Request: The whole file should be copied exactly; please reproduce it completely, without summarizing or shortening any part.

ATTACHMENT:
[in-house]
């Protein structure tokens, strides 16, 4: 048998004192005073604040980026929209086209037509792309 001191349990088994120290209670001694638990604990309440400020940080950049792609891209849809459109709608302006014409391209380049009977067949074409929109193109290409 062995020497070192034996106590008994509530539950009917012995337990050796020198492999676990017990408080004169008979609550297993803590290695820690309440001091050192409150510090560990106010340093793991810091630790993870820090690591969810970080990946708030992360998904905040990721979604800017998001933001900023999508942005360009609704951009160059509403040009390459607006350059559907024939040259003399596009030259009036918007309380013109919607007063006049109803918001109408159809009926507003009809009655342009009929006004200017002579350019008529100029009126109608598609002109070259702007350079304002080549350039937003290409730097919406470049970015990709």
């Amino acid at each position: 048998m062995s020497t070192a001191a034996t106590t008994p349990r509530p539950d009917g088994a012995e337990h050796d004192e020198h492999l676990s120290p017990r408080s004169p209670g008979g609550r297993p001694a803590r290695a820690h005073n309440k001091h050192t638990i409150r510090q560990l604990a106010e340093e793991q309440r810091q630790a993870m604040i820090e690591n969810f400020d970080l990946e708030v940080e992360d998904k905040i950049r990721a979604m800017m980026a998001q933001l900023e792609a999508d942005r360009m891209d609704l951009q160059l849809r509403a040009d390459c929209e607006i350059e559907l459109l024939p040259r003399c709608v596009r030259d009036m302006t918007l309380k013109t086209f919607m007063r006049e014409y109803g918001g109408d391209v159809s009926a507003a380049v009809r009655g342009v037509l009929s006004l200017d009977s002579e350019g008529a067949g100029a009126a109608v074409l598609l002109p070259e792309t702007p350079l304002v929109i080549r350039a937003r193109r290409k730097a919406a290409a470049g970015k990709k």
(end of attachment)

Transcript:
[in-house]
């Protein structure tokens, strides 16, 4: 048998004192005073604040980026929209086209037509792309 001191349990088994120290209670001694638990604990309440400020940080950049792609891209849809459109709608302006014409391209380049009977067949074409929109193109290409 062995020497070192034996106590008994509530539950009917012995337990050796020198492999676990017990408080004169008979609550297993803590290695820690309440001091050192409150510090560990106010340093793991810091630790993870820090690591969810970080990946708030992360998904905040990721979604800017998001933001900023999508942005360009609704951009160059509403040009390459607006350059559907024939040259003399596009030259009036918007309380013109919607007063006049109803918001109408159809009926507003009809009655342009009929006004200017002579350019008529100029009126109608598609002109070259702007350079304002080549350039937003290409730097919406470049970015990709």
């Amino acid at each position: 048998m062995s020497t070192a001191a034996t106590t008994p349990r509530p539950d009917g088994a012995e337990h050796d004192e020198h492999l676990s120290p017990r408080s004169p209670g008979g609550r297993p001694a803590r290695a820690h005073n309440k001091h050192t638990i409150r510090q560990l604990a106010e340093e793991q309440r810091q630790a993870m604040i820090e690591n969810f400020d970080l990946e708030v940080e992360d998904k905040i950049r990721a979604m800017m980026a998001q933001l900023e792609a999508d942005r360009m891209d609704l951009q160059l849809r509403a040009d390459c929209e607006i350059e559907l459109l024939p040259r003399c709608v596009r030259d009036m302006t918007l309380k013109t086209f919607m007063r006049e014409y109803g918001g109408d391209v159809s009926a507003a380049v009809r009655g342009v037509l009929s006004l200017d009977s002579e350019g008529a067949g100029a009126a109608v074409l598609l002109p070259e792309t702007p350079l304002v929109i080549r350039a937003r193109r290409k730097a919406a290409a470049g970015k990709k």